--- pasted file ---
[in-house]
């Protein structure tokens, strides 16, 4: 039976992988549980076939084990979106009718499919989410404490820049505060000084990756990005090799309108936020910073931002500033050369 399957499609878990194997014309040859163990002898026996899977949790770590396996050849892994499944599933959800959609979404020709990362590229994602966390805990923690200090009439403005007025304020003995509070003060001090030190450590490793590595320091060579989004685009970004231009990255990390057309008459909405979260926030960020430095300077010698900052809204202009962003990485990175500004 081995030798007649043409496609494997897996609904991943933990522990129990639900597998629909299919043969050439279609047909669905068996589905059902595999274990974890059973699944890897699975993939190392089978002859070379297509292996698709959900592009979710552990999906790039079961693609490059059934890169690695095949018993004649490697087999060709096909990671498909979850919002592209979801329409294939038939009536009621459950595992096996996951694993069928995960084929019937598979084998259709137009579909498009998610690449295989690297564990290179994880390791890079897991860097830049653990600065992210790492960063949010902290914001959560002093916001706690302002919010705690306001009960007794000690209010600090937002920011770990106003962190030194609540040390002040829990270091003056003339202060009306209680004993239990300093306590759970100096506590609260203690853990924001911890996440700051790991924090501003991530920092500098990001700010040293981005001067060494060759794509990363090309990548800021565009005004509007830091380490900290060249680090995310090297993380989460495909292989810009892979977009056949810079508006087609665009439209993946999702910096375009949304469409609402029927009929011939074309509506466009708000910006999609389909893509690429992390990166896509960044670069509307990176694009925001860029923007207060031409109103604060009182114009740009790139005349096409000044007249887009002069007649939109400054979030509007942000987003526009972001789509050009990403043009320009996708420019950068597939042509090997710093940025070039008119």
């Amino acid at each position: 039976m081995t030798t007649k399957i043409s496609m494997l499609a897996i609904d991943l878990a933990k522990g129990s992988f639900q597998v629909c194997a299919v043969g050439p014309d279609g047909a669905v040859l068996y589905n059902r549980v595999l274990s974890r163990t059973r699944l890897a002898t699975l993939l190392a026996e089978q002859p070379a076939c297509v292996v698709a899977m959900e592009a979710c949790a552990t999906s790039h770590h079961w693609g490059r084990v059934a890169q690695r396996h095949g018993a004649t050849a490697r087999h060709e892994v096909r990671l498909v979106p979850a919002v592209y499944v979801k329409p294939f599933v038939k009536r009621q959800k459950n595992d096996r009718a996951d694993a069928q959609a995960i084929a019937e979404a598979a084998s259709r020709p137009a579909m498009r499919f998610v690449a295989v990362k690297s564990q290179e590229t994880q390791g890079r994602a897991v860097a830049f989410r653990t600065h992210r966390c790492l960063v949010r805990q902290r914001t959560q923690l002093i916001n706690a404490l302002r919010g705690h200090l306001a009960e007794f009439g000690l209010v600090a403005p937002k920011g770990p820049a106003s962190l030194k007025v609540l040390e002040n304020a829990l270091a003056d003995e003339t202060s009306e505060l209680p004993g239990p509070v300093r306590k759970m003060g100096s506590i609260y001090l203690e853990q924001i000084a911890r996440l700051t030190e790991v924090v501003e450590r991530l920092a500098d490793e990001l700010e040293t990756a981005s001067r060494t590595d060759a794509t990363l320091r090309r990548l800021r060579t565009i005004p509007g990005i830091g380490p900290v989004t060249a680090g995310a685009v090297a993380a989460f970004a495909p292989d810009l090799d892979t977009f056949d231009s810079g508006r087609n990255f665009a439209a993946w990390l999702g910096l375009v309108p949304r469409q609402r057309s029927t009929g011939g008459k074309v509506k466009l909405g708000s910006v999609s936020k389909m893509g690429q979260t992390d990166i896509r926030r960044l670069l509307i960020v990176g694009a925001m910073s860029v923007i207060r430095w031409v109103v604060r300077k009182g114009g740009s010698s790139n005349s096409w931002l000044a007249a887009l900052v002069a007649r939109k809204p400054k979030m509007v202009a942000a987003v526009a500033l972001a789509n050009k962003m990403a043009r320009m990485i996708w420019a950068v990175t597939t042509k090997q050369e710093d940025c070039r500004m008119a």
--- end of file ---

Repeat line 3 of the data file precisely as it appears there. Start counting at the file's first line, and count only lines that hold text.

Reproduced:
């Amino acid at each position: 039976m081995t030798t007649k399957i043409s496609m494997l499609a897996i609904d991943l878990a933990k522990g129990s992988f639900q597998v629909c194997a299919v043969g050439p014309d279609g047909a669905v040859l068996y589905n059902r549980v595999l274990s974890r163990t059973r699944l890897a002898t699975l993939l190392a026996e089978q002859p070379a076939c297509v292996v698709a899977m959900e592009a979710c949790a552990t999906s790039h770590h079961w693609g490059r084990v059934a890169q690695r396996h095949g018993a004649t050849a490697r087999h060709e892994v096909r990671l498909v979106p979850a919002v592209y499944v979801k329409p294939f599933v038939k009536r009621q959800k459950n595992d096996r009718a996951d694993a069928q959609a995960i084929a019937e979404a598979a084998s259709r020709p137009a579909m498009r499919f998610v690449a295989v990362k690297s564990q290179e590229t994880q390791g890079r994602a897991v860097a830049f989410r653990t600065h992210r966390c790492l960063v949010r805990q902290r914001t959560q923690l002093i916001n706690a404490l302002r919010g705690h200090l306001a009960e007794f009439g000690l209010v600090a403005p937002k920011g770990p820049a106003s962190l030194k007025v609540l040390e002040n304020a829990l270091a003056d003995e003339t202060s009306e505060l209680p004993g239990p509070v300093r306590k759970m003060g100096s506590i609260y001090l203690e853990q924001i000084a911890r996440l700051t030190e790991v924090v501003e450590r991530l920092a500098d490793e990001l700010e040293t990756a981005s001067r060494t590595d060759a794509t990363l320091r090309r990548l800021r060579t565009i005004p509007g990005i830091g380490p900290v989004t060249a680090g995310a685009v090297a993380a989460f970004a495909p292989d810009l090799d892979t977009f056949d231009s810079g508006r087609n990255f665009a439209a993946w990390l999702g910096l375009v309108p949304r469409q609402r057309s029927t009929g011939g008459k074309v509506k466009l909405g708000s910006v999609s936020k389909m893509g690429q979260t992390d990166i896509r926030r960044l670069l509307i960020v990176g694009a925001m910073s860029v923007i207060r430095w031409v109103v604060r300077k009182g114009g740009s010698s790139n005349s096409w931002l000044a007249a887009l900052v002069a007649r939109k809204p400054k979030m509007v202009a942000a987003v526009a500033l972001a789509n050009k962003m990403a043009r320009m990485i996708w420019a950068v990175t597939t042509k090997q050369e710093d940025c070039r500004m008119a």